|Size:||5.5 in x 8.5 in|
|Published:||January 31, 2010|
In 1558 John Calvin held a prominent position of leadership in the Reform movement. He had written prolifically and his works had been widely circulated-and critiqued. It was at this time that he penned an answer to a critique of his position on divine providence, as articulated in the 1546 edition of the Institutes. His polemical defense of his beliefs, The Secret Providence of God, reflects the boisterous, argumentative tone of the Reformation era and is Calvin's fullest treatment on this most important doctrine. Unfortunately, in recent decades this work has been largely forgotten.
With this new English translation of Calvin's work, editor Paul Helm reintroduces The Secret Providence of God to students, pastors, and lay readers of Reformed theology. Translator Keith Goad has modernized the English while preserving a Latinized translation style as far as possible. Helm has provided a full introduction, discussing the work's background, content, style, and relation to Calvin's other writings on providence.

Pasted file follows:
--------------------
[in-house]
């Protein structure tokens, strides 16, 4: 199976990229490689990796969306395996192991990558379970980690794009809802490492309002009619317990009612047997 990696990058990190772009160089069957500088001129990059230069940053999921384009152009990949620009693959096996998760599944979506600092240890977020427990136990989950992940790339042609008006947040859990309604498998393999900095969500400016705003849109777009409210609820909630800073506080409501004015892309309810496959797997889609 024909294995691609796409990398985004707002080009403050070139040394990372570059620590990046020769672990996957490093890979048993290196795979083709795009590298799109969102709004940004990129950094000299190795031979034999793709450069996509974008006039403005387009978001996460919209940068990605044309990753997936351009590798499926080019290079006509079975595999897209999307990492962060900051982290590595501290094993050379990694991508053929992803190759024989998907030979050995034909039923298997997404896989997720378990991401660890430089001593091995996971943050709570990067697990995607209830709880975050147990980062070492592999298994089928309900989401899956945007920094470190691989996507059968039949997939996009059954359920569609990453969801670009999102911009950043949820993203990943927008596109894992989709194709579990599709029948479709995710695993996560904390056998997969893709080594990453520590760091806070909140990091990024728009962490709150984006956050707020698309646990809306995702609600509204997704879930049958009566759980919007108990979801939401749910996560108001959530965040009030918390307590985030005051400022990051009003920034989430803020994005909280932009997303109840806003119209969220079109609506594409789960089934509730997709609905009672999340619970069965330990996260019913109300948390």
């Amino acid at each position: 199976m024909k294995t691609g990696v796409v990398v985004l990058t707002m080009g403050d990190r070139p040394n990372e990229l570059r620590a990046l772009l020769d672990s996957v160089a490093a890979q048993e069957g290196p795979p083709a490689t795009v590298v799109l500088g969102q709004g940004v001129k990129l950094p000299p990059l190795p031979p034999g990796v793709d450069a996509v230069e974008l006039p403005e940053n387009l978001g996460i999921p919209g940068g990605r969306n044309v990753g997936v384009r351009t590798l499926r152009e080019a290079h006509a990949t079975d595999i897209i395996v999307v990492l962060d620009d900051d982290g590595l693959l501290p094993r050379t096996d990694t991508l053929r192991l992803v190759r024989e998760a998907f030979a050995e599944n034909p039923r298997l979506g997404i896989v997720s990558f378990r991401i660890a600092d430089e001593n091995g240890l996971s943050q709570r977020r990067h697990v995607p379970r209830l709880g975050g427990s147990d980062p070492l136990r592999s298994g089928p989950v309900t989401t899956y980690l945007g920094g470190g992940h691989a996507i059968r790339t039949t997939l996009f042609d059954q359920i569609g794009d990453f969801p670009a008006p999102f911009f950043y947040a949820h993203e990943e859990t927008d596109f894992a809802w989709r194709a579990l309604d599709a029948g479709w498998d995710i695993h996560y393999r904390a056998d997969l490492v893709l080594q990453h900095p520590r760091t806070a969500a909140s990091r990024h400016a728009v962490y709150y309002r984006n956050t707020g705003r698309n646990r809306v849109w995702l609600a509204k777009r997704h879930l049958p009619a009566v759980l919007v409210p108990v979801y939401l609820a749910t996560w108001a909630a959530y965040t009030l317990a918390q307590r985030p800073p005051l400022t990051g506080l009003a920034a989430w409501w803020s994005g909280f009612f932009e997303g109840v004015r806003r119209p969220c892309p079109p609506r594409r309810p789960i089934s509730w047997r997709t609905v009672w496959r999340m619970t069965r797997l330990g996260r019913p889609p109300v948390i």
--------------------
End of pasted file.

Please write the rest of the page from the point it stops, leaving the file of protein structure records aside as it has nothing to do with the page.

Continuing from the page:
"Calvin's treatise on the secret providence of God shows the Reformer at his theological best and polemically most acute. Like Luther before him, he demonstrates why the doctrine of divine sovereignty lies at the very heart of the Reformation, and why the doctrine is of such singular doctrinal, pastoral, and ecclesiastical importance. It is to be hoped that this new edition will introduce a new generation to Calvin's thinking on this vital matter."
Carl R. Trueman, Professor of Biblical and Religious Studies, Grove City College; author, The Rise and Triumph of the Modern Self
"Calvin's robust defense of God's providential rule of history is an excellent reminder of what was a vital concern for the French Reformer and also of his desire to be rigorously biblical and, as such, God-glorifying. Here is a pattern of theological reflection and method truly worthy of emulation."
Michael A. G. Haykin, Chair and Professor of Church History, The Southern Baptist Theological Seminary